The internal body component 6 locates within a bore 15 of the principal body component 4 in abutment with an uphole facing shoulder 16 defined by the downhole crossover member 10. A seal 18 is provided between the principal body component 4 and the internal body component 6 at the uphole and downhole ends of said internal body component 6. The internal body component 6 is fixedly secured to the principal body component 4 by means of two pins 20 extending from the principal body component 4 into recesses in the internal body component 6. Axial movement between the principal body component 4 and the internal body component 6 is thereby prevented. Furthermore, six vent apertures 22 extend transversely through the principal body component 4 and the internal body component 6 so as to allow, in use, well bore fluid to vent from the piston bore 28 to the exterior of the sub 2. The internal diameter of the internal body component 6 is increased downhole of the apertures 22 so that, in use, well bore fluid may flow from laterally extending ports in a piston (described in greater detail below) and into equipment located below the sub 2. The internal diameter of the internal body component is increased at the lower end of said component 6 so as to provide an uphole facing annular shoulder 24 for closing the aforementioned piston flow ports when the piston is located in the open position (see FIG. 4).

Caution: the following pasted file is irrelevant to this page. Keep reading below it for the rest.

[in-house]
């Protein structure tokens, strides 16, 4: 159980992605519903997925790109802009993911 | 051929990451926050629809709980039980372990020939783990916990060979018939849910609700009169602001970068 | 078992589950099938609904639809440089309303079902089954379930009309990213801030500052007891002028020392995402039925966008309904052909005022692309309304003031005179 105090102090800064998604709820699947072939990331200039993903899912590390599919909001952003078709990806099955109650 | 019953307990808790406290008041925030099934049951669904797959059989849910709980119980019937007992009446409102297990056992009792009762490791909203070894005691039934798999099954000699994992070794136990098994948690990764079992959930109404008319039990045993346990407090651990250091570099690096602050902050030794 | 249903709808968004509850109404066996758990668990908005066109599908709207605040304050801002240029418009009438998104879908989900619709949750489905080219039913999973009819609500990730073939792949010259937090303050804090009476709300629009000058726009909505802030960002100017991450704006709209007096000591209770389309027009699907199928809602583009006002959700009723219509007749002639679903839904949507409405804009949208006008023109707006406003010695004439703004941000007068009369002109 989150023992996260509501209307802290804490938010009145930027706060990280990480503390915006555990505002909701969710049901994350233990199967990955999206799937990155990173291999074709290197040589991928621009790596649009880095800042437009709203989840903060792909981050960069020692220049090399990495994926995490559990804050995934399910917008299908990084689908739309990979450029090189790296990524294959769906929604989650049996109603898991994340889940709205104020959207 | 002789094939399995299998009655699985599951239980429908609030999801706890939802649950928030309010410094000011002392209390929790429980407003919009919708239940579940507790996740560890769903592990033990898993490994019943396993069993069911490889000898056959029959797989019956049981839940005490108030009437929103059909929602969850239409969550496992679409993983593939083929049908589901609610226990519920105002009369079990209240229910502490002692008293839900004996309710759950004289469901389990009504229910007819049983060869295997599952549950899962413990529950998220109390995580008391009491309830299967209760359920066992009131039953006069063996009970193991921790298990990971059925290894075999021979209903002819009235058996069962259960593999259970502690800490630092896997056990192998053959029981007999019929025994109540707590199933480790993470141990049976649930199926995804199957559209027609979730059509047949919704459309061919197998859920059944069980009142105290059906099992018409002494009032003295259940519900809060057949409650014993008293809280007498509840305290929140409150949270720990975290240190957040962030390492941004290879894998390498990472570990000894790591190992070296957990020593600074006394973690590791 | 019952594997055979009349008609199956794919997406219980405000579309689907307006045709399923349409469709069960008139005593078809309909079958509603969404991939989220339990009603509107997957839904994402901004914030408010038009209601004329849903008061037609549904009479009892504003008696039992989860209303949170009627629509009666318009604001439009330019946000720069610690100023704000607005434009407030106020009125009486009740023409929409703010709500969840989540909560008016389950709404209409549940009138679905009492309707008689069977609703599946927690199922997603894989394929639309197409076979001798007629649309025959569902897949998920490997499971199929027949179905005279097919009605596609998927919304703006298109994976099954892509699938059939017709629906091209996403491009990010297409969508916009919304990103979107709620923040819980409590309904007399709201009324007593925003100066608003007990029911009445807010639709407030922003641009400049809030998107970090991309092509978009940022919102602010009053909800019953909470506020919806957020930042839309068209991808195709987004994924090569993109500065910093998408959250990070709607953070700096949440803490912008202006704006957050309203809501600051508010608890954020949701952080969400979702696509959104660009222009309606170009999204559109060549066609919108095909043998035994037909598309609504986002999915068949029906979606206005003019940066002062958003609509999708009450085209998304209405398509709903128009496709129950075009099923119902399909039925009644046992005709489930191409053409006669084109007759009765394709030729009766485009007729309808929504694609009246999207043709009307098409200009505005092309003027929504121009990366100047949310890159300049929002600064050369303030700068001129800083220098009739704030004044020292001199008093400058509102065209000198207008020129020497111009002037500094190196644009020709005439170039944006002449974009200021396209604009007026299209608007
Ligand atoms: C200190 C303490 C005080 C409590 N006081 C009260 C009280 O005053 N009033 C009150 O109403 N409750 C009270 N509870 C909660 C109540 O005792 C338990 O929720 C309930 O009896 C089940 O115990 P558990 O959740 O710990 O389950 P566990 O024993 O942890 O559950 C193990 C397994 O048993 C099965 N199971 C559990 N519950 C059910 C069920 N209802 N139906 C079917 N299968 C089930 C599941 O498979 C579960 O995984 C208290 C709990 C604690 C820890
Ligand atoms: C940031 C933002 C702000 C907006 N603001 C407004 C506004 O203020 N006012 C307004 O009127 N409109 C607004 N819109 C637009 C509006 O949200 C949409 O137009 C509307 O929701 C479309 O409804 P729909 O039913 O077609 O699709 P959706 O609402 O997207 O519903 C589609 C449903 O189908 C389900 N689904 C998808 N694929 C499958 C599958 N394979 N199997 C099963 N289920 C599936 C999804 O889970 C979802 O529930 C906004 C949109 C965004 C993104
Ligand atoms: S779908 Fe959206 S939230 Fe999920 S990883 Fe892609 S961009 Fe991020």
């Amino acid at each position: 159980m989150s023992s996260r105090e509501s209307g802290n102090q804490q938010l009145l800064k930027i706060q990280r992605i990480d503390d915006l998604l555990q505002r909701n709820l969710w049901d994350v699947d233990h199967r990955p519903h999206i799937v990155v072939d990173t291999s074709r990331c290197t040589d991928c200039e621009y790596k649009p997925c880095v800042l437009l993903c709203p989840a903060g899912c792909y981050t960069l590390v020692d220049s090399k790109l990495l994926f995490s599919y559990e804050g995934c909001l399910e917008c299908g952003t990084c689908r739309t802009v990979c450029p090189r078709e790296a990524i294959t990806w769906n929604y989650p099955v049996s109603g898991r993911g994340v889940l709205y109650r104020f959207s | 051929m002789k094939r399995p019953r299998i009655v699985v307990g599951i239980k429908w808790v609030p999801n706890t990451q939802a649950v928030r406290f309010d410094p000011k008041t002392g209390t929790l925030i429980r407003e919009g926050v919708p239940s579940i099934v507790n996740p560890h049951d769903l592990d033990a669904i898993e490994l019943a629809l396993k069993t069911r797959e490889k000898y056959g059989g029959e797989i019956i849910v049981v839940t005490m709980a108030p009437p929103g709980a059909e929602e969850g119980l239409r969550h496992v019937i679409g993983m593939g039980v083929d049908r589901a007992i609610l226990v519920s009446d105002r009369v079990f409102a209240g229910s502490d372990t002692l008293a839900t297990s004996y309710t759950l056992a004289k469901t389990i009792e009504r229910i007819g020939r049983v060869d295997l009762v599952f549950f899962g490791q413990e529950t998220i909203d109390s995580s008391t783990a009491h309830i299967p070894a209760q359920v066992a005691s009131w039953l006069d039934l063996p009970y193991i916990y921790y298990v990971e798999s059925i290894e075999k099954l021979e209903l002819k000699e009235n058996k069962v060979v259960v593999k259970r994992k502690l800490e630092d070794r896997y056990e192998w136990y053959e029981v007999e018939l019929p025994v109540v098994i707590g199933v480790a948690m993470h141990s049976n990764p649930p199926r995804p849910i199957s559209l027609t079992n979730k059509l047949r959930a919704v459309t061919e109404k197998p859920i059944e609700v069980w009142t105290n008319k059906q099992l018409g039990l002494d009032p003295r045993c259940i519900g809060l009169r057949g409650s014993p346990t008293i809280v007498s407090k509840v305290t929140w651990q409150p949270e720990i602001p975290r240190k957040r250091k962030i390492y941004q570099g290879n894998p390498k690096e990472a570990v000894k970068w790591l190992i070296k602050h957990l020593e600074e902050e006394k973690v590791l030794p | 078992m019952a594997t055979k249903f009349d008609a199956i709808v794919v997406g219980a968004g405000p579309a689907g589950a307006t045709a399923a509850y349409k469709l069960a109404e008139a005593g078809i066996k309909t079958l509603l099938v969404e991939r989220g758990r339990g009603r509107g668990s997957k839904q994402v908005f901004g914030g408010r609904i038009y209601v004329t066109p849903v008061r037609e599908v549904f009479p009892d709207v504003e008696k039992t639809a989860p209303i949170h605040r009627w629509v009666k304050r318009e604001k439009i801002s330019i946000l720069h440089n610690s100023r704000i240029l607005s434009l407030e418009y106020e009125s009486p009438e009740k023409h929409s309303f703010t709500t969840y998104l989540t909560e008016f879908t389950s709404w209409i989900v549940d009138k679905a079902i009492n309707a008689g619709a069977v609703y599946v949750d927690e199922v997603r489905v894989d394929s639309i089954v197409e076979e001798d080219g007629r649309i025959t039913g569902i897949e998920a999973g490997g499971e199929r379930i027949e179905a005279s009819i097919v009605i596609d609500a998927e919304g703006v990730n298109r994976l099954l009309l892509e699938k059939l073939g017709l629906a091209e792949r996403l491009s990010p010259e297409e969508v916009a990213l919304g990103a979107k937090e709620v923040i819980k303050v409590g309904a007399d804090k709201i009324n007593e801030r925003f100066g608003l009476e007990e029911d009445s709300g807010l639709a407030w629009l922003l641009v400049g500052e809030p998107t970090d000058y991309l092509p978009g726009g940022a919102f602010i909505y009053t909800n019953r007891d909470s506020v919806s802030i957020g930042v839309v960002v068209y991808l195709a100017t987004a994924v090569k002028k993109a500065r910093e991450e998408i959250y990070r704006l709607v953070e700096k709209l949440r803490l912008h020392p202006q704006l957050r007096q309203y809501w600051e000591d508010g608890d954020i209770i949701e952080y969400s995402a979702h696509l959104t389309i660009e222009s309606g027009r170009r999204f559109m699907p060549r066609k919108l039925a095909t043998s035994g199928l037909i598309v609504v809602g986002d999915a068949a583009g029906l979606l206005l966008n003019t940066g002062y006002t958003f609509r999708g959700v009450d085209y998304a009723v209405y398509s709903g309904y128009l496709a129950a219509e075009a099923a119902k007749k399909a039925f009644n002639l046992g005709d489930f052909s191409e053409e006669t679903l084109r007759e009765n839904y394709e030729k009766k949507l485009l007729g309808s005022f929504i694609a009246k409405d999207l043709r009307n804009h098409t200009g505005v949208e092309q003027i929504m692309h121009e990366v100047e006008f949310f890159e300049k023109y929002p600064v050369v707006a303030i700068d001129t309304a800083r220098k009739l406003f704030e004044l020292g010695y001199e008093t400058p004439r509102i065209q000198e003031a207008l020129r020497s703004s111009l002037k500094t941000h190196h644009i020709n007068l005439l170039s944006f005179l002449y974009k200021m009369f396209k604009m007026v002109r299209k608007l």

The piston referred to above is one of the internal components mounted in the housing of the circulating sub 2. An isolated view of the piston 26 is shown in FIG. 2. The piston 26 has a generally cylindrical shape with an internal bore 28 extending therethrough. The downhole end of the piston bore 28 is sealed, although well bore fluid may flow from the bore 28 by means of twelve laterally extending flow ports 30. The flow ports 30 extend outwardly and downwardly from the piston bore 28 so as to direct fluid into the portion of the internal body component 6 having an increased internal diameter. An O-ring seal 32 is located radially inwardly of the outlets to the flow ports 30 on a downward facing downhole end surface 34 of the piston 26 (see FIG. 1). When the piston 26 is located in the open position, the O-ring seal 32 abuts the upwardly facing shoulder 24 of the internal body component 6. Well bore fluid is thereby prevented from flowing into equipment located downhole of the sub 2.